These Harvard and INSEAD Alumni Are Making Ivy League Education Accessible to Masses

Eruditus came about in 2010 with the aim to make high quality education more accessible and affordable to a broader community of professionals

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Having attended top-tier business colleges, Ashwin Damera and Chaitanya Kalipatnapu well understand the importance of high quality education. “Education has had a profound impact on my life, both personally and professionally,” said Damera, a Harvard Business School alumnus, in an interaction with Entrepreneur India.

Eruditus

But, these prestigious institutions remain elusive to most given their hiring models.

“The ‘Ivy Leagues’ in the USA accept about 5 per cent of the total applicants. In India, the acceptance rate of the IITs and IIMs is even less at 1 per cent,” he said. Even if one gets through the selection process, the high cost of education--a two-year MBA course in India costs nearly INR 25 lakh--and commitment of one to two years can be prohibitive to many.

Eruditus came about in 2010 with Damera and Kalipatnapu, an INSEAD alumnus, wanting to make high quality education more accessible and affordable to a broader community of professionals.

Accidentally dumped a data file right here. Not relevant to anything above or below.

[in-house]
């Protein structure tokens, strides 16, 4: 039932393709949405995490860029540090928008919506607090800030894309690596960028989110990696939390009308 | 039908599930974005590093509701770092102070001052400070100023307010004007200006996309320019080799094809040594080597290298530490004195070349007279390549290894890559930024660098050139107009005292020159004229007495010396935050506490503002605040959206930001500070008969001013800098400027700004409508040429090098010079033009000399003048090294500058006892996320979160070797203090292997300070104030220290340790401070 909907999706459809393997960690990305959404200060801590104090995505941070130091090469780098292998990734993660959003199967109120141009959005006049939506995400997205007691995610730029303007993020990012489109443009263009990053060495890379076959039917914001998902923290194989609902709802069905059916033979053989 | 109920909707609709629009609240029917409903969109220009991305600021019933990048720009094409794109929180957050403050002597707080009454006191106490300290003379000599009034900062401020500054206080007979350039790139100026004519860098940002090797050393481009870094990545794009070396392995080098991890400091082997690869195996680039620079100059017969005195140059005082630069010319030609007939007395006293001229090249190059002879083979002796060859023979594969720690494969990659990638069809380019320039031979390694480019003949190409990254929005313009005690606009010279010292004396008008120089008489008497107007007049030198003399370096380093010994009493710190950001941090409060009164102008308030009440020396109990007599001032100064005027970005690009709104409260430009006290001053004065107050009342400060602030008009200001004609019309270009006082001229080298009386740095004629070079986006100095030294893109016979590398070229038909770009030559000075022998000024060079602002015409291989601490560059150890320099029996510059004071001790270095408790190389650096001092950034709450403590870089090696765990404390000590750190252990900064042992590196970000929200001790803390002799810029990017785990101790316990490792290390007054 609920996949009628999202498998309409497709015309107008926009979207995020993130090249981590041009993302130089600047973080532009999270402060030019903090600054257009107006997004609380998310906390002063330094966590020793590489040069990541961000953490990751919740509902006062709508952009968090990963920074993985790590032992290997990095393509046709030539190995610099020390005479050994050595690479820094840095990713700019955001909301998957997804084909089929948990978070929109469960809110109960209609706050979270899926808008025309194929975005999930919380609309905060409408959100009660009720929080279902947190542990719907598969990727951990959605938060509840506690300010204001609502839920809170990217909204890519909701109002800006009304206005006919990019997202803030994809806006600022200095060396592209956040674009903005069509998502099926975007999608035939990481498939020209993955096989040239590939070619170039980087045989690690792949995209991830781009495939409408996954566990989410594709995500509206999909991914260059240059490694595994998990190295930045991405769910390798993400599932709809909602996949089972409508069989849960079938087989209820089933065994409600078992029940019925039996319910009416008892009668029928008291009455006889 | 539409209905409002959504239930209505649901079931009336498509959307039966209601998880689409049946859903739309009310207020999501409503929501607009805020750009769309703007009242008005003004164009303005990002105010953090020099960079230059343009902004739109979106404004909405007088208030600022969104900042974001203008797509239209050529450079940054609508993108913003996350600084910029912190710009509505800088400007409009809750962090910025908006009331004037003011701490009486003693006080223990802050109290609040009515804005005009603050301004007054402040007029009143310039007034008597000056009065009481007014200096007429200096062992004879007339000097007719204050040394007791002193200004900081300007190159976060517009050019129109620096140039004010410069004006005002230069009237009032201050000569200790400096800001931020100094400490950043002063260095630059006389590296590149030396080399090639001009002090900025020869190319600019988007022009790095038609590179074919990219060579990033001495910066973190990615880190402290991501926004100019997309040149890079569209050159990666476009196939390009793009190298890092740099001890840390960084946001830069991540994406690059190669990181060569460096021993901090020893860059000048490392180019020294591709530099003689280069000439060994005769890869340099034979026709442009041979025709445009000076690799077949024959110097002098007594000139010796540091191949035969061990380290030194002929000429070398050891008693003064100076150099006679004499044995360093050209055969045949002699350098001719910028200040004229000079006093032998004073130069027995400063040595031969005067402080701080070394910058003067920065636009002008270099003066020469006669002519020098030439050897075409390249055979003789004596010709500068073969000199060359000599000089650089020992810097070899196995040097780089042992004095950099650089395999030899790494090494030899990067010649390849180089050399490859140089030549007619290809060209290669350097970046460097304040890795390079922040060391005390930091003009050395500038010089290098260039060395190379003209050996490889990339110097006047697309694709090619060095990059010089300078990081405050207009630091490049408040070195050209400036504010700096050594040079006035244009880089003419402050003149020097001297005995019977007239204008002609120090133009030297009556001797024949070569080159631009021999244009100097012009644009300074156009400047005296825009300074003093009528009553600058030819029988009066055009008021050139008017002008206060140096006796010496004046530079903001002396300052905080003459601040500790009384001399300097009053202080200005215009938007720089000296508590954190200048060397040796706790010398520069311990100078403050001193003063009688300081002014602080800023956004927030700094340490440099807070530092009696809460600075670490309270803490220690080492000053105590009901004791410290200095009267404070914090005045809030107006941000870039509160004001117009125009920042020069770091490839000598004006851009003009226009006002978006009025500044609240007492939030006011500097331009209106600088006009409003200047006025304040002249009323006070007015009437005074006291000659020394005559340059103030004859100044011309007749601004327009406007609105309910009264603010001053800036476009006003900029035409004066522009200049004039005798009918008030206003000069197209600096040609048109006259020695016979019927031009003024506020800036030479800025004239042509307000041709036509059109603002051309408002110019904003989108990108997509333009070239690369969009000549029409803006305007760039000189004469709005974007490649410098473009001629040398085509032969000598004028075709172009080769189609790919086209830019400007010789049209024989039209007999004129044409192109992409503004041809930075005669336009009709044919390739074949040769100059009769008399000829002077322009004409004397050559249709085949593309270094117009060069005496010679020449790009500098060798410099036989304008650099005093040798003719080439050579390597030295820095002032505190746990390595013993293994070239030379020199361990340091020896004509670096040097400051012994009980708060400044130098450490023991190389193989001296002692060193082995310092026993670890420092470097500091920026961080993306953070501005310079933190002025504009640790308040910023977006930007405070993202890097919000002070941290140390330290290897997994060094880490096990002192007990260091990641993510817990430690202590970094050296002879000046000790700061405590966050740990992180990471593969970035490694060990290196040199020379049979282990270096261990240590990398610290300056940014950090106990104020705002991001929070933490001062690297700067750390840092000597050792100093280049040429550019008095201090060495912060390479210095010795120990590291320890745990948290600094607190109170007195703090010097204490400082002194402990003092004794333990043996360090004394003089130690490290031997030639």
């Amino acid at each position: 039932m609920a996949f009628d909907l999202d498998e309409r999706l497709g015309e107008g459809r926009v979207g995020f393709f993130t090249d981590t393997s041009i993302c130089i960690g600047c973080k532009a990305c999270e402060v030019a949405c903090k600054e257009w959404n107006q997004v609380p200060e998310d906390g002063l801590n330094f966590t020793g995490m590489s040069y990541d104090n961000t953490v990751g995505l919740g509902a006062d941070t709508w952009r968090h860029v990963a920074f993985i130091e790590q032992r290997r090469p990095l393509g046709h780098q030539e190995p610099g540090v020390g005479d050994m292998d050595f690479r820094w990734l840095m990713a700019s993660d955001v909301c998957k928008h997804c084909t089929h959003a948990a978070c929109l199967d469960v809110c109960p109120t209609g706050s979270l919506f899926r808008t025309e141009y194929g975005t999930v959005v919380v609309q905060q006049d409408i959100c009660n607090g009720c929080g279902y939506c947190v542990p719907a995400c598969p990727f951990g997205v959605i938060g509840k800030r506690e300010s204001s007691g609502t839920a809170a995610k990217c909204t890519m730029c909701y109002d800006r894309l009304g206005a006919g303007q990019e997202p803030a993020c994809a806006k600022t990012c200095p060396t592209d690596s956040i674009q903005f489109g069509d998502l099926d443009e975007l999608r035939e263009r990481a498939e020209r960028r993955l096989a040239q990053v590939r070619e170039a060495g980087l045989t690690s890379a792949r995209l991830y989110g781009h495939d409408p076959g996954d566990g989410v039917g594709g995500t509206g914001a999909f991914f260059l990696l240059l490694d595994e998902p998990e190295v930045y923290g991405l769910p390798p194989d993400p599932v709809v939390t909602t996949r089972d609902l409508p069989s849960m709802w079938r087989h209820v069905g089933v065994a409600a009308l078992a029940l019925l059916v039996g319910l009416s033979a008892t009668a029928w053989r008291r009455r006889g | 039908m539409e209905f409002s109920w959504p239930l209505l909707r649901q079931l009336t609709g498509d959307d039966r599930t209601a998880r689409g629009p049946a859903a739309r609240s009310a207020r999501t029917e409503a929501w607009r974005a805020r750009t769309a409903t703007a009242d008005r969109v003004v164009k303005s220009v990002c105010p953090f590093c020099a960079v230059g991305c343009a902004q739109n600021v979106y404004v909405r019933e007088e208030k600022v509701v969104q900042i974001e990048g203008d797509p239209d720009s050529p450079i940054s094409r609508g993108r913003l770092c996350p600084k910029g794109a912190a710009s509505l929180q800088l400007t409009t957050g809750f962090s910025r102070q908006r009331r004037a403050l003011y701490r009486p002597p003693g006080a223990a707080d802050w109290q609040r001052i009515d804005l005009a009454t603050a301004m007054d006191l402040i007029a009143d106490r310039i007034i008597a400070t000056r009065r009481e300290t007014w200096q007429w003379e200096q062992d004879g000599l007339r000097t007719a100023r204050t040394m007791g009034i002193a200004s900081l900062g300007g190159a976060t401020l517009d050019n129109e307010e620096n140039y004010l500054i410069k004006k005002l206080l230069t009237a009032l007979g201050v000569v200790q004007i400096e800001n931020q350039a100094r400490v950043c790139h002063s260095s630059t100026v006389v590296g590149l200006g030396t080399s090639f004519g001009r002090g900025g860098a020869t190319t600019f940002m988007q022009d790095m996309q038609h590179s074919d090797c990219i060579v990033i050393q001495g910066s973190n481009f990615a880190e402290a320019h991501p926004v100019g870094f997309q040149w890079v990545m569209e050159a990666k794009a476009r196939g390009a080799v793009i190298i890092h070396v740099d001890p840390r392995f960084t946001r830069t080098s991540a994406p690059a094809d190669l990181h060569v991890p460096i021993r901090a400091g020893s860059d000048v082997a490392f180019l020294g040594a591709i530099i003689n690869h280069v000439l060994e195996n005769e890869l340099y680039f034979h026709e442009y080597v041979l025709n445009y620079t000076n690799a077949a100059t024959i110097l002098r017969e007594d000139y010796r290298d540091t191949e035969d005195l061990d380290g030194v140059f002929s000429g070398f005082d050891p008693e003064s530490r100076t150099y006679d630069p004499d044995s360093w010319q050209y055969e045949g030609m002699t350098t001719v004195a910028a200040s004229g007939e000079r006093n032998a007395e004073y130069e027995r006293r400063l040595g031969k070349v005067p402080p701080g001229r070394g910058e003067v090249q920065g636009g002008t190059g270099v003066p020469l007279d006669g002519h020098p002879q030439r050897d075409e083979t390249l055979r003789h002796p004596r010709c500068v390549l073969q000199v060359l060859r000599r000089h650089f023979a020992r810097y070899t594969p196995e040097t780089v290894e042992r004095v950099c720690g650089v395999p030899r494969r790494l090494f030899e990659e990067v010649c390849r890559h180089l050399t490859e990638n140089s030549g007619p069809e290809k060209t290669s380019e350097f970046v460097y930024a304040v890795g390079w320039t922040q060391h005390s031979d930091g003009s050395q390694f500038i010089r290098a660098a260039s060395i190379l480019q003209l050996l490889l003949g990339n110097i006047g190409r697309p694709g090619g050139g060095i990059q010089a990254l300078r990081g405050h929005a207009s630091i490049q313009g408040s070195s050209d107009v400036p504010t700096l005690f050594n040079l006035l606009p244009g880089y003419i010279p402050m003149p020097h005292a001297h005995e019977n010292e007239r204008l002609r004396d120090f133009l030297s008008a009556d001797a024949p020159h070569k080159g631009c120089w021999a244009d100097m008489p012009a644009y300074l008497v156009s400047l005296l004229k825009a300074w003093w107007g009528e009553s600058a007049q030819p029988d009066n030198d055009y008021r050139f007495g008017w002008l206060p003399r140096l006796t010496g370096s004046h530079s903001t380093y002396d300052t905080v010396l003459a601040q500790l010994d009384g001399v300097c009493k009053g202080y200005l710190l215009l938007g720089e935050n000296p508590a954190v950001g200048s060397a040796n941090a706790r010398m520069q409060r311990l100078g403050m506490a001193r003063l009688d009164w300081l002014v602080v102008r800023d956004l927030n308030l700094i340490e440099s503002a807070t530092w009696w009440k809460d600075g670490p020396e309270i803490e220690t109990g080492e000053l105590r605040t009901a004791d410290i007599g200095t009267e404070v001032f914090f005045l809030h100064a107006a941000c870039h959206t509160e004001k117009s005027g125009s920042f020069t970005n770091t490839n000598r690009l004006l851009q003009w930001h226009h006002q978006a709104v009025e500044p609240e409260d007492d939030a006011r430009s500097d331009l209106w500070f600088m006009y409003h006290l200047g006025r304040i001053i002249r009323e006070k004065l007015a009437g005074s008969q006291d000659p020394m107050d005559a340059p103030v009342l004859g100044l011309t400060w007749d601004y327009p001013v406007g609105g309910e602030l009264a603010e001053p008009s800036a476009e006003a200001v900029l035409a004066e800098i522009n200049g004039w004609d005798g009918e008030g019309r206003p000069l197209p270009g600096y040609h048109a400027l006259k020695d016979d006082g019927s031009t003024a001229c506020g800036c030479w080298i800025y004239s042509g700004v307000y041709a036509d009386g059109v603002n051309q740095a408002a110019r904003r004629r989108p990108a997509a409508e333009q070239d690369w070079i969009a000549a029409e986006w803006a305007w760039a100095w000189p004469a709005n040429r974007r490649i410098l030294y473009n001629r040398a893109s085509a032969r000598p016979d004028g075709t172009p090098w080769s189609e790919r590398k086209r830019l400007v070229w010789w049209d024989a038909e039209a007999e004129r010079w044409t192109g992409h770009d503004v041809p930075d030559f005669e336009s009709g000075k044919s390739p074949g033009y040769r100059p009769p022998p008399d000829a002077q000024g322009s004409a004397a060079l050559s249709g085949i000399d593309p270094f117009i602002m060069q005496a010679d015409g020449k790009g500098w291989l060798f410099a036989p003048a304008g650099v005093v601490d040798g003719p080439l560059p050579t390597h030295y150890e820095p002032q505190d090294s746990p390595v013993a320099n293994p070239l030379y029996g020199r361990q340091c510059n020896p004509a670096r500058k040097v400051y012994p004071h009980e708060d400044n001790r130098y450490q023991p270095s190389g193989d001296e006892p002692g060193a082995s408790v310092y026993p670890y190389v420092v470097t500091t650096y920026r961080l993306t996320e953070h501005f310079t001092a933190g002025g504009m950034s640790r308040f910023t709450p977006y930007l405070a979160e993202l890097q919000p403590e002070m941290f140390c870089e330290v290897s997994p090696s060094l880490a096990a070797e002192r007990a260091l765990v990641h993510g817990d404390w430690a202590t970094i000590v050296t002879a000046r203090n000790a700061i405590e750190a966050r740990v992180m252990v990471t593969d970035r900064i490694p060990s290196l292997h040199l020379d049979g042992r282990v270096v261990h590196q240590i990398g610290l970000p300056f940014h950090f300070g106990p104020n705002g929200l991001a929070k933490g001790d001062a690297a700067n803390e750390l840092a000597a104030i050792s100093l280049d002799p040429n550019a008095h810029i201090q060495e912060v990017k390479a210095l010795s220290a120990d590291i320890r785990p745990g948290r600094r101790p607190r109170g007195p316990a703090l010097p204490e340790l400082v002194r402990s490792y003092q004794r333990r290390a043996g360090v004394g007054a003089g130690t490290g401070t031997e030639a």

“The idea was to use curriculum innovation, technology and pricing to open up access to Ivy league education. At the time, my co-founder, Chaitanya Kalipatnapu, worked at INSEAD in executive education. When he was able to convince INSEAD to be our first partner, Eruditus was born,” said the co-founder and CEO Damera.

The Mumbai-headquartered company offers professional education courses in collaboration with top-ranked universities. “Upskilling is going to be the differentiator in the knowledge economy. That’s the education challenge we are solving, and we solve it in a unique way, by partnering with top ranked universities.”

In the one decade of its operations, the company claims to have partnered with over 30 reputable academic institutions, including the likes of MIT, Columbia, Harvard, Cambridge, Wharton, UC Berkeley, INCAE, IIT and IIM, to offer close to 200 courses to over 100,000 professionals across over 80 countries.

Opportunity in Executive Education

But, why executive education? Damera said there is huge opportunity in the segment given the changing nature of the skills needed to succeed in today’s fast changing job market.

“Today, a professional will typically hold seven jobs throughout their career. New skills like data science, design thinking and digital transformation are in demand. There is a huge need for professionals and companies to upgrade themselves to remain relevant. We saw this as a high growth opportunity and kept it as the initial focus of Eruditus.”

Eruditus started by offering classroom programs and continued with the same model for the next five years. Realising the limitations of scaling an offline business, the founders pivoted to online education in 2015 to reach students globally. This was also the time when Massive Open Online Courses or MOOCs were all the rage in the executive learning segment as a way of democratising learning and higher education for the masses. MOOCs are free online courses available for anyone to enroll.